On a somewhat related note, this seems to be unavailable to Amazon in Germany. RSG titles are not exactly widely available, but not selling through the most popular online store doens’t sound like a good idea.

  • M’iau M’iaut

    I thought ignition was just using the existing rising star translation that was done for Europe. That also could be part of the rough nature of the translation if they used a non-native translation team originally. Even a British staff would be apt to phrase things differently from one who speaks good “American”.

    That being said, it is sad to see editing issues continue to occur in translated VNs. If you are going to snag a few new game buyers who come for an interest in reading a good story, you cant give them gibberish to read.

    I am still enjoying my time with the game — but I’m also a sucker for VNs and Japanese story games in general.

    • I haven’t played Rising Star’s release, but that sounds exactly like what Ignition did.

      • Wait, so Rising Star’s English script for the game is the same as Ignition’s? Who used whose?

  • I might skip this one… If the localization is that bad I could wait for a price drop, but I have a feeling the game will get a price raise instead. >_<

  • Trickless

    For a game that relies so heavily on the text and dialog, the localisation is very dissappointing.

    I remember reading one scene, where the translators seem to have gotten the ‘he’ and ‘she’ mixed up. Often, it feels like the localisation team didn’t even know what they where translating.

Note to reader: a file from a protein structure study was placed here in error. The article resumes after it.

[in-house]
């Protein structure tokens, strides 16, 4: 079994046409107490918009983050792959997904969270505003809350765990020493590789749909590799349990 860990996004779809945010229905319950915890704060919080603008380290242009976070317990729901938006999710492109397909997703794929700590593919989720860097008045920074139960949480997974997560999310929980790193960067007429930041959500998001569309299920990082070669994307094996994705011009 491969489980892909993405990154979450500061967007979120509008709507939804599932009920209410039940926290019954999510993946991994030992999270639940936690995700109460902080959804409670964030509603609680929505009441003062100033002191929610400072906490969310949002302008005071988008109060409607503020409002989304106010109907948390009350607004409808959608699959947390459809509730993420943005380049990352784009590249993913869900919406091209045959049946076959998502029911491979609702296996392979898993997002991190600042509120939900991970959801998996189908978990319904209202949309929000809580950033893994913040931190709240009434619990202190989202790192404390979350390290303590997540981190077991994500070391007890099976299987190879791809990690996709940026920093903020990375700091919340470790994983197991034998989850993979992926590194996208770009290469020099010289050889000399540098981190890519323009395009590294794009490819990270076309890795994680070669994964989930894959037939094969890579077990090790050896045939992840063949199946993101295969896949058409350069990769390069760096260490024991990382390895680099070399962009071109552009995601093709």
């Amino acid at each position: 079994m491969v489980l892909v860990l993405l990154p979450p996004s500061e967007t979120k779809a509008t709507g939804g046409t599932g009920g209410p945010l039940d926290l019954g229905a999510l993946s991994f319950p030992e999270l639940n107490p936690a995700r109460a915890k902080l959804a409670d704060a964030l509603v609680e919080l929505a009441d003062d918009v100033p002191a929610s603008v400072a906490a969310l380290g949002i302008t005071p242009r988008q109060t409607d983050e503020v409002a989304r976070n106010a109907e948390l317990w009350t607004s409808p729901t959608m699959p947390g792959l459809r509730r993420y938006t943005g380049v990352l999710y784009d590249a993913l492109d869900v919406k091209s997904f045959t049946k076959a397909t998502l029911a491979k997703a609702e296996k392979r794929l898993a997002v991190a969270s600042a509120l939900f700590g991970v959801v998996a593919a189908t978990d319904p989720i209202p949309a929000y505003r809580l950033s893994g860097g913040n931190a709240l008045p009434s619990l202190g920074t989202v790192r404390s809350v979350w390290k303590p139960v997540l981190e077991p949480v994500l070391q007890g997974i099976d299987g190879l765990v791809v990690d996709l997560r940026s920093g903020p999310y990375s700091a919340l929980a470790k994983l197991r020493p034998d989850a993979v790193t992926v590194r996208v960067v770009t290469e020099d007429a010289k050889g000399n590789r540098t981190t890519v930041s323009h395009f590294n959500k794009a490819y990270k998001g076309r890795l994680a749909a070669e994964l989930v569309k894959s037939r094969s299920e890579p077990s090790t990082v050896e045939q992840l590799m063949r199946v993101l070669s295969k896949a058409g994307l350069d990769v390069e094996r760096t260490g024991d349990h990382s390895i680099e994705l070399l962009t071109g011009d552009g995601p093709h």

I thought the voice acting itself was done pretty well, it was only because it wasn’t matching the text that made it frustrating to go through at times.

  • Vino (Tim N)

    Wait for a price drop. I picked up the game, and it sorta throws you into everything. Maybe I should check the manual D:
    The spoken words doesn’t match it’s written text…is it supposed to be like that? Since a person is displayed on both screens, just one all blurry, I thought that the voice was like its inner voice, while text is one the person is saying on the outside.
    The game confuses me D: Only been at it for 2 hours though.

    • The story is really confusing since nothing is explained at the beginning. I leafed through the manual a bit and it at least explains what Fort is, but doesn’t give you much of an idea about Atsuki. Maybe everyone is supposed to read the website too? :P

  • Aoshi00

    I’ve had the import for a long time and the beginning just didn’t grab me. The opening was pretty creepy, the deplorable side of human beings reminded me of Chapter Black of Yu Yu Hakusho.

    I agree w/ localization being necessary sometimes in such a text/story-driven game. Imagine if the Western audience would have strong affinity toward Phoenix, Edgeworth, or Gumshoe, if they were known directly as Naruhodo, Mitsurugi, or Itonoko.

    Speaking of kanji characters and English alphabets, it’s interesting in Phoenix Wright they would spell out the “guilty” verdict letter by letter (6 letters) while not guilty is presented as “two words”. In Japanese both guilty (yuuzai) and not guilty (muzai) are comprised of two kanji only.

    It’s unfortunate to hear Lux Pain has bad translation, the occasional typo in Phoenix Wright was quite distracting and mars an otherwise perfect script.

    • Yeah I think Phoenix Wright is a great example of how to localize a game. It’s not literal, but it keeps the spirit of the source material.

      If you thought the occasional typo was distracting there… Lux-Pain has tons of typos and strange sentences that make understanding the game and its serious subjects difficult.


    As some ppl already mentioned, isn’t this Ignition’s fault and not Marvelous since it’s published by Ignition?